Protestant Social Teaching: Law and the Christian

Like all the contributors, I suspect, I was very excited to see Davenant Press’s recent volume, Protestant Social Teaching: An Introduction,[1] see the light of day.

I wrote the first chapter of the book, “Law and the Christian.”[2] In a previous iteration, the essay was called “Under, With, and In: The Christian and the Law,” which may give you some idea of my approach.

That approach is drawn largely from four theologians (Martin Luther, Philip Melanchthon, Martin Chemnitz, and Johann Gerhard), and attempts to index “under, with, and in” to the three uses of the law and the law/gospel distinction.

The first use of the law is political or civil. We are “under” it in the sense that it keeps our vicious natures in check and coercively restrains them from bursting out into open wickedness.

The latter two uses are theological. First, the law accuses us of sin before God and demands our condemnation. In this second use, the law is found “with” the gospel. For “despair for its own sake is not God’s goal.” His goal is, rather, to point us to the remedy found in the free forgiveness of sins offered in Christ.

Finally, as those who have been justified, the law in its third use provides a pattern for the holy life. In this sense, we are “in” the law as the path we are to walk in love toward God and our neighbor.

What ramifications does this have for “social teaching”? Do this threefold division have any relevance to our moral duties in the political and social order? After all, the content of the law is the same, regardless of what use is in view. “Do x, do not do y.”

I try to address this question in the essay through Melanchthon’s discussion of what I call the various “levels” of the law. The first use is external, temporal, and frequently negative. It applies to all people simply as people. If the moral law is the restatement of the natural law (and it is), it is in the first instance binding on every human being as such.

The third use, however, is only for Christians, and we get to it via the second use, which makes us Christians. Here, the springs of human motivation are in view: gratitude and love to God that is manifested in service of one’s neighbor. Where the first use of the law is horizontal, the third is both vertical and horizontal–or, rather, horizontal because it is vertical.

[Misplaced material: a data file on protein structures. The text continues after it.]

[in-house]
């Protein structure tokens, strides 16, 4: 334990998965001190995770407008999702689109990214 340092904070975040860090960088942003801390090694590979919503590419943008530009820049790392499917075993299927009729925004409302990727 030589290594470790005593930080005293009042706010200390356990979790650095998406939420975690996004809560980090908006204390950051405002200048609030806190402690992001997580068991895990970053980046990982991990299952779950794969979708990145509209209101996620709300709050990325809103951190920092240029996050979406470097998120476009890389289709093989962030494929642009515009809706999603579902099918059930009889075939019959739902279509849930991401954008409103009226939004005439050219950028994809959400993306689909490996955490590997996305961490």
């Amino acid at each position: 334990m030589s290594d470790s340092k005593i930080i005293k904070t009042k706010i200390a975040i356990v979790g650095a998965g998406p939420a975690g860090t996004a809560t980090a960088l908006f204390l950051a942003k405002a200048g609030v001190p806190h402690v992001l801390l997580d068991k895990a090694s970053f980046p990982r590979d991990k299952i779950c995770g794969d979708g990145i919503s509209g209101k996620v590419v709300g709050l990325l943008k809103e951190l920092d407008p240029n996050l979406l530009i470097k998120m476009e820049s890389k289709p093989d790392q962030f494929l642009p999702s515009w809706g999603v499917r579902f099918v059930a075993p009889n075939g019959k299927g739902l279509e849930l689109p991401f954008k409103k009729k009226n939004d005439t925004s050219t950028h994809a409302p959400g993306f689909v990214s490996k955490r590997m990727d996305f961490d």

It is therefore only in this last sense that one can speak of a distinctively Christian social teaching: social teaching that views human action not only from the perspective of nature, but also from the perspective of grace.

But grace perfects, and therefore builds upon, nature. For that reason, the Christian must never cede nature out of a pious or pseudo-pious focus on grace. Historically, all Protestant theologians and philosophers until very recently have recognized this.

Perhaps, then, we can differentiate a Protestant social teaching from a Christian social teaching in the following way. Protestant social teaching employs a threefold anthropology depending on whether man is viewed coram hominibus (before man), coram Deo (before God), or coram Deo hominibusque (before God and man), with each linked to one of the uses of the law: coram hominibus (before man = first use), coram Deo (before God = second use), or coram Deo hominibusque (before God and man = third use).

Man, of course, is always the same creature, but he must be viewed in his various relations.

But what–you may ask–makes this “Protestant”? Wouldn’t any Christian say this?

To be sure, there is widespread agreement in the Christian tradition on the law of nature and its civic role. But the specifically Protestant note is struck, unsurprisingly, by the doctrine of justification that is entwined with the second use of the law. All have a duty to love God and neighbor; that is the first use of the law. And, yes, it is true that the man who is forgiven by grace must obey the law of nature.

But the Protestant does so with a particular perspective and from a specific posture: freed from the demands of the law as far as damnation is concerned–before which time one must constantly look over his shoulder, wondering if God is happy enough with him yet, and thus must maintain a degree of self-interest (or, better, selfishness) in service to others that seems to be in tension with the demands of love–one can face outward in service with a clean conscience,[3] that is, with an unanxious head and a joyful heart.

And that, it seems to me, is “Protestant social teaching” on the law.


1 Protestant Social Teaching: An Introduction, edited by Onsi Aaron Kamel, Jake Meador, and Joseph Minich (Davenant Press, 2022).
2 Protestant Social Teaching, 1-21.
3 I borrow the emphasis from John Kleinig.


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